Penn State quarterback Christian Hackenberg has already faced the Wolverines twice, with mixed results. Two years ago in State College, he threw for 305 yards and three touchdowns, including one to lead a comeback at the end of regulation. Last season in Ann Arbor, Michigan sacked him six times and limited him to just 160 yards.
Hackenberg, a 6-foot-4, 228-pound junior, has thrown 13 touchdowns and just three interceptions this season. His top target is wide receiver Chris Godwin (808 yards, three touchdowns). But his offensive line is still struggling, giving up 33 sacks in 10 games this season, so Michigan has an opportunity there.
The Wolverines appear to have solved some of their issues in the secondary, allowing just 317 yards over the past two weeks after surrendering at least that many in each of the previous two games. Hackenberg has the tools to burn them, but the secondary will be the best he has faced this season.
Penn State rush offense vs. Michigan rush defense
Here, the Wolverines have the most to prove. Playing without redshirt junior defensive tackle Ryan Glasgow at Indiana last week, Michigan allowed 307 yards rushing on 55 attempts.
The Wolverines had to move up redshirt sophomore Maurice Hurst to play in Glasgow’s spot, and they faced depth issues behind Hurst. Redshirt junior defensive lineman Tom Strobel, now a two-way player, will see action there, as will others. Even without Glasgow, Michigan still boasts redshirt junior defensive linemen Willie Henry and Chris Wormley.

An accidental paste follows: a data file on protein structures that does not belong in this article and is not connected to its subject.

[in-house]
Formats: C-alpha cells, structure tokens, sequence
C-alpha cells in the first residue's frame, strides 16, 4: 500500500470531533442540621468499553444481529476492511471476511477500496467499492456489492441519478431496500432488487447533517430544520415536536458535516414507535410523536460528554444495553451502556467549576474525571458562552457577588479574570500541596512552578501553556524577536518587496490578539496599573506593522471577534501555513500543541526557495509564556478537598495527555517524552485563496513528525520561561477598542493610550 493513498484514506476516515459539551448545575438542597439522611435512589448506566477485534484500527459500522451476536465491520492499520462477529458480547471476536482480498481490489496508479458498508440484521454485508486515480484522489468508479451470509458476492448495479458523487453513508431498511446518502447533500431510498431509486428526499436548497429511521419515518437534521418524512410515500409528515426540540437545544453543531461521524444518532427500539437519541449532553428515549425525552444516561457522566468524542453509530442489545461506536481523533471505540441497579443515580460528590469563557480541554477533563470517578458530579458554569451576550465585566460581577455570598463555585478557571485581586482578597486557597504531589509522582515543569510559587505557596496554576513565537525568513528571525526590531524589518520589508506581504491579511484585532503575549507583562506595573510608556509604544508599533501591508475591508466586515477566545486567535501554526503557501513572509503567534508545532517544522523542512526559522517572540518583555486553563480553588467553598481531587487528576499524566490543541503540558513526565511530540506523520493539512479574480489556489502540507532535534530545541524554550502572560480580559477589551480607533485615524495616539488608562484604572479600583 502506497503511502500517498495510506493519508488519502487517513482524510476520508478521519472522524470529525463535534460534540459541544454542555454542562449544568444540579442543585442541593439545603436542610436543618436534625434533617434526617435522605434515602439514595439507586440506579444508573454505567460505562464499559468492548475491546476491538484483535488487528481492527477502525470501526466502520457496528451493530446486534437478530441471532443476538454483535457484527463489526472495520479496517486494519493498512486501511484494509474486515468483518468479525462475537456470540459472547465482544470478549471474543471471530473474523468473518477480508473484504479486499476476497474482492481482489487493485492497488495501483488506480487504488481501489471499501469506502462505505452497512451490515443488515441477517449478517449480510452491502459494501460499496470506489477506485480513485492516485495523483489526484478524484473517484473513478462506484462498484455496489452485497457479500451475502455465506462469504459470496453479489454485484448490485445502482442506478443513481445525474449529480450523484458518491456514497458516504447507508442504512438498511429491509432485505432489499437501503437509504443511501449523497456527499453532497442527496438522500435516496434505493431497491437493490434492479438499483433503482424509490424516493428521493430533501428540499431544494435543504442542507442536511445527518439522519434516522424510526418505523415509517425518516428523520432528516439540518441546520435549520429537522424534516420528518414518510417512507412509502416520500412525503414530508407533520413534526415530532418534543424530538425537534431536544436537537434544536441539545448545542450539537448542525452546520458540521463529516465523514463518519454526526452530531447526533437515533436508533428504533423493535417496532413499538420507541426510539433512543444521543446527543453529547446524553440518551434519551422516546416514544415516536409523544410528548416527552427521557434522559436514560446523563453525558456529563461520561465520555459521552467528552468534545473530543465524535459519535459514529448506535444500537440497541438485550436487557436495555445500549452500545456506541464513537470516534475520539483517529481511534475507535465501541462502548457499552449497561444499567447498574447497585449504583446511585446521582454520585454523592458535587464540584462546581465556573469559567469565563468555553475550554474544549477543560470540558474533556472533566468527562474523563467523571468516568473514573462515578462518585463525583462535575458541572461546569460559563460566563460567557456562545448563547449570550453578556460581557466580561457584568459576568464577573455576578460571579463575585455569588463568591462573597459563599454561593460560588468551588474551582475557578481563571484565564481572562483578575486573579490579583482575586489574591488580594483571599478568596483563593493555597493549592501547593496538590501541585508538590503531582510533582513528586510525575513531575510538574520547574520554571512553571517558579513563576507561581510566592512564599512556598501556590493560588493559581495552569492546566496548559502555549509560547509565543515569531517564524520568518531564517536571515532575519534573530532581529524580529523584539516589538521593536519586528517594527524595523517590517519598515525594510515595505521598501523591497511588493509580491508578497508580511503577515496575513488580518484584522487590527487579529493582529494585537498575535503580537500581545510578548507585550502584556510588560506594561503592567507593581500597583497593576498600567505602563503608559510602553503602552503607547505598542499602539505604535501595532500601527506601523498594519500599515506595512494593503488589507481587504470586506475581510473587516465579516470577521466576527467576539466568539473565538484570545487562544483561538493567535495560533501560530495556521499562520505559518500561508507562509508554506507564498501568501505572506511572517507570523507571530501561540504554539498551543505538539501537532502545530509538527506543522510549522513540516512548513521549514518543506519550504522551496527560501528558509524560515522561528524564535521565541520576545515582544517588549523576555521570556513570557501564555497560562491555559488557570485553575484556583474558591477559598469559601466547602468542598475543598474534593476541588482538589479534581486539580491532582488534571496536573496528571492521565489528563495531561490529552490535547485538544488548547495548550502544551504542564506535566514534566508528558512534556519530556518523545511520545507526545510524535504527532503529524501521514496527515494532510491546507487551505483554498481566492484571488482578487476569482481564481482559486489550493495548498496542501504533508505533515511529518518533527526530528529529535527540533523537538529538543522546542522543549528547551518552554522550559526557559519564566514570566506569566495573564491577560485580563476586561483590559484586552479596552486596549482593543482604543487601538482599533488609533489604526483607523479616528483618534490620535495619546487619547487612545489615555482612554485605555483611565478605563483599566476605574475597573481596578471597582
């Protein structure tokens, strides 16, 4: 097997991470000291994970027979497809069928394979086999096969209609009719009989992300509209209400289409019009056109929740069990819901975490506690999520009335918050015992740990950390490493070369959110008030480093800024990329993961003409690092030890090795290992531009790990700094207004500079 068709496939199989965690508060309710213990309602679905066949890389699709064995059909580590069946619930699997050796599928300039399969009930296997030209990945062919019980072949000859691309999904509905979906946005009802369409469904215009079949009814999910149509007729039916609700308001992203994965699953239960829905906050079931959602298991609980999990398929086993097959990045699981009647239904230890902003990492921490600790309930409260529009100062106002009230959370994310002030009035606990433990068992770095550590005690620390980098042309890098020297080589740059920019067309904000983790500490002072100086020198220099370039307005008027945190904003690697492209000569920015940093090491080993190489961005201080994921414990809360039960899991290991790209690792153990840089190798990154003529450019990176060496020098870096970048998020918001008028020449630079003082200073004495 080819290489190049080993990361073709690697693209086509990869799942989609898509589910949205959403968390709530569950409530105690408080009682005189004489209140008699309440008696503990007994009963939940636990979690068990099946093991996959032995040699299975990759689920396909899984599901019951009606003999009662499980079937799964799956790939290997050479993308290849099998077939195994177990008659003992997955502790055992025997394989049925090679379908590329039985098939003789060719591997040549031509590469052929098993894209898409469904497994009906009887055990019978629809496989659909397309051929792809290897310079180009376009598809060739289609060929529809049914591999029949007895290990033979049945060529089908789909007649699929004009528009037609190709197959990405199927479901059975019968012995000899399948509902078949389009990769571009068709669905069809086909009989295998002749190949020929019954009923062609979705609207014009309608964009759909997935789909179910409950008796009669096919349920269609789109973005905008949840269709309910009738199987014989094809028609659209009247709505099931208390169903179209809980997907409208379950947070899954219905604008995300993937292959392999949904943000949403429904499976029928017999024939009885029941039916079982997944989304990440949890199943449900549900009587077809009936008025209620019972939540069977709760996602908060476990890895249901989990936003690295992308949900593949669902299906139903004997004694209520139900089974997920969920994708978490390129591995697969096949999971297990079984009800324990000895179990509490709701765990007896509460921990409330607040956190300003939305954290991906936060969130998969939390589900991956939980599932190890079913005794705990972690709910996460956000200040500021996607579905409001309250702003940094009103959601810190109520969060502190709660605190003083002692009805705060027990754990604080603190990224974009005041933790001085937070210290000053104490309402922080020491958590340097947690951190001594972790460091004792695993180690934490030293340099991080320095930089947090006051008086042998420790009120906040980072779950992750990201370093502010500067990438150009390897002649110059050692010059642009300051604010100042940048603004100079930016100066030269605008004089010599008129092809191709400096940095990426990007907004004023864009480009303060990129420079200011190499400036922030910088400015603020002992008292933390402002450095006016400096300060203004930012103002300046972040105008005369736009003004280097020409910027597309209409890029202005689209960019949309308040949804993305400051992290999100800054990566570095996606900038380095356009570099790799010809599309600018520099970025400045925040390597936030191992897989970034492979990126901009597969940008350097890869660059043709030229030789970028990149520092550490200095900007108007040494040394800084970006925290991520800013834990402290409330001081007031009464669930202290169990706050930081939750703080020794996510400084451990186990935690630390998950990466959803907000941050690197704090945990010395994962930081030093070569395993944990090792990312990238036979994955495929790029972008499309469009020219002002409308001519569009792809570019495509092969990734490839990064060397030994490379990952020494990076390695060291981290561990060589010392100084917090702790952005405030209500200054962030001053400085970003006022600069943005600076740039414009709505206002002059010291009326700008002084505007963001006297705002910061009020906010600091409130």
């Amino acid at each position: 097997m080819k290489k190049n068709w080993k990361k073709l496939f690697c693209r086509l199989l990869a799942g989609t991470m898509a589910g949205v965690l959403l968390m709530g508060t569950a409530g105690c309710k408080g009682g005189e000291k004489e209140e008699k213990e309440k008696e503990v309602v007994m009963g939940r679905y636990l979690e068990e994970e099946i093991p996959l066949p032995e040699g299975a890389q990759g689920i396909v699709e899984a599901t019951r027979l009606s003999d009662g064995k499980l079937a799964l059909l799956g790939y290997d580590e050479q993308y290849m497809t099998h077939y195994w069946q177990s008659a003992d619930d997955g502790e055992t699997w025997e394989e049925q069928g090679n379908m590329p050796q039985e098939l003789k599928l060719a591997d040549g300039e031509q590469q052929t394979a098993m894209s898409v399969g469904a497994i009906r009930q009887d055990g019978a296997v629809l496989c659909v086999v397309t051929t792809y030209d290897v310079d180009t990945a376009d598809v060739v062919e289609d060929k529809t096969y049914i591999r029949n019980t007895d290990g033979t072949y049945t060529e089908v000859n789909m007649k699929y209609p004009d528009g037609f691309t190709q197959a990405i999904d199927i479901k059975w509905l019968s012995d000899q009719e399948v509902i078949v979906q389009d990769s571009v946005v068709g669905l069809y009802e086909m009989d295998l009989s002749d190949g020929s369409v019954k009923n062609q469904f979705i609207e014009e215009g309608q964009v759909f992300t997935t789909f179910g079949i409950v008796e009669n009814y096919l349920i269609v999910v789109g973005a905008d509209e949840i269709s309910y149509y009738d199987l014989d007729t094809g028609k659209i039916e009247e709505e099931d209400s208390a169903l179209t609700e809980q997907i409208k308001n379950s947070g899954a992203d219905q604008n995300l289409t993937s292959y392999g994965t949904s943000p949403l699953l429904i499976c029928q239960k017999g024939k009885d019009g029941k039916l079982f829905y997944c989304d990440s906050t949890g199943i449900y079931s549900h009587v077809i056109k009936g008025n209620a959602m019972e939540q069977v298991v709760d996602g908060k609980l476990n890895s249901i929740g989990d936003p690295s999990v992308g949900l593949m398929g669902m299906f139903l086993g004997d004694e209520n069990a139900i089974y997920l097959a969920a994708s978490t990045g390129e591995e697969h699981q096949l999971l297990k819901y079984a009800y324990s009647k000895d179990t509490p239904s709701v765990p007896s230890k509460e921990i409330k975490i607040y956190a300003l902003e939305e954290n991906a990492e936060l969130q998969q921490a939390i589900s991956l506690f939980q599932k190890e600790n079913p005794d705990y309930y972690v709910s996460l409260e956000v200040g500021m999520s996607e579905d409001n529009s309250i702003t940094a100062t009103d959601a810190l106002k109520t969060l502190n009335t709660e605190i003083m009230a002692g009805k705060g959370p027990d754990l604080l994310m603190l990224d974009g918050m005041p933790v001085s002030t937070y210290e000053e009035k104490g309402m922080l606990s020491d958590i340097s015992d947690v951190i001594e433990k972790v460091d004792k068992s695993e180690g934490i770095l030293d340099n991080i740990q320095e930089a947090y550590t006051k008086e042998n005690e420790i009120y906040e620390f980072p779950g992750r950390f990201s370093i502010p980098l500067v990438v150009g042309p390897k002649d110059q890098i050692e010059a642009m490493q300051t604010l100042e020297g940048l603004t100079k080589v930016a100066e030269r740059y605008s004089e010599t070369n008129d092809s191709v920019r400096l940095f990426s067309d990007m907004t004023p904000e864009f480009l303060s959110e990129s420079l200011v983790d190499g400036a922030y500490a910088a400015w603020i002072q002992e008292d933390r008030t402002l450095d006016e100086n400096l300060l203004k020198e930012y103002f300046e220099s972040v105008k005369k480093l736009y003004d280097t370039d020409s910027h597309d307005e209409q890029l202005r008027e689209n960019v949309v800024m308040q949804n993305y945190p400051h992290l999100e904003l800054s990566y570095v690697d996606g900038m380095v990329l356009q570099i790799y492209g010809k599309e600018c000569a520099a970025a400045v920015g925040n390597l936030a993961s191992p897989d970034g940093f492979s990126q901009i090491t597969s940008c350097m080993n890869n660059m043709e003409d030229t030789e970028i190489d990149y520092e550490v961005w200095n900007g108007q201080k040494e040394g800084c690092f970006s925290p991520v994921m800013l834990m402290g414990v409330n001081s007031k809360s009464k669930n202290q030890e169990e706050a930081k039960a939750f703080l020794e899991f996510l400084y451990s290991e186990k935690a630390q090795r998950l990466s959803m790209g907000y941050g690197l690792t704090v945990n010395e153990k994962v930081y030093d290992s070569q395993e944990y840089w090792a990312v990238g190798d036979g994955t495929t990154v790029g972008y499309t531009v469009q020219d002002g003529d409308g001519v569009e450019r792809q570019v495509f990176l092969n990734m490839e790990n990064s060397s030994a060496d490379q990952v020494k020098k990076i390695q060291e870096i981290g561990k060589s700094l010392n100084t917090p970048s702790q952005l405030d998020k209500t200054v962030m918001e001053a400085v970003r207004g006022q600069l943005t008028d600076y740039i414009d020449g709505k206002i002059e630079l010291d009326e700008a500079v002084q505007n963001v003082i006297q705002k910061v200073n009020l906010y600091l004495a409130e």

Penn State’s rushing attack doesn’t quite have the firepower of Indiana’s, and the Nittany Lions won’t test Michigan with any up-tempo offense, either. But running back Saquon Barkley is earning 6.3 yards per carry for a total of 836 along with seven touchdowns. There isn’t much behind him, and the sacks hurt Penn State’s rushing numbers. While the Nittany Lions rank just 98th in the country, the Wolverines will have to prove they can stop the run.
The Wolverines gave up another big play in the special teams game last week, this time a punt-return touchdown by Indiana’s Mitchell Paige. Other than that, though, the unit remains solid. Senior kicker Kenny Allen is now 14-for-18 on field goals, and fifth-year senior punter Blake O’Neill is averaging 41.7 yards on 44 punts with just three touchbacks.
Penn State changed kickers midseason, from Joey Julius to Tyler Davis after Julius missed two extra points against Illinois on Oct. 31. Davis has been perfect since then.
The Nittany Lions also have two punters and no big-play threat in the return game like Michigan redshirt freshman Jabrill Peppers.
In some ways, Penn State has the edge here. The Nittany Lions are coming off a late-season bye week, playing at home on Senior Day and looking to avenge last season’s loss in Ann Arbor. Meanwhile, Michigan admitted to being fatigued at Indiana last week, will be playing without Glasgow again and is traveling on the road for the second straight game.
But then there are the circumstances: Penn State is all but eliminated from the Big Ten East race, save for the possibility of a wild end to the season that could result in a four-way tie. The Wolverines, on the other hand, need only a win and a Michigan State loss to play their archrival at home for the division title next week. For them, the stakes couldn’t be any bigger.
Prediction: Michigan 26, Penn State 24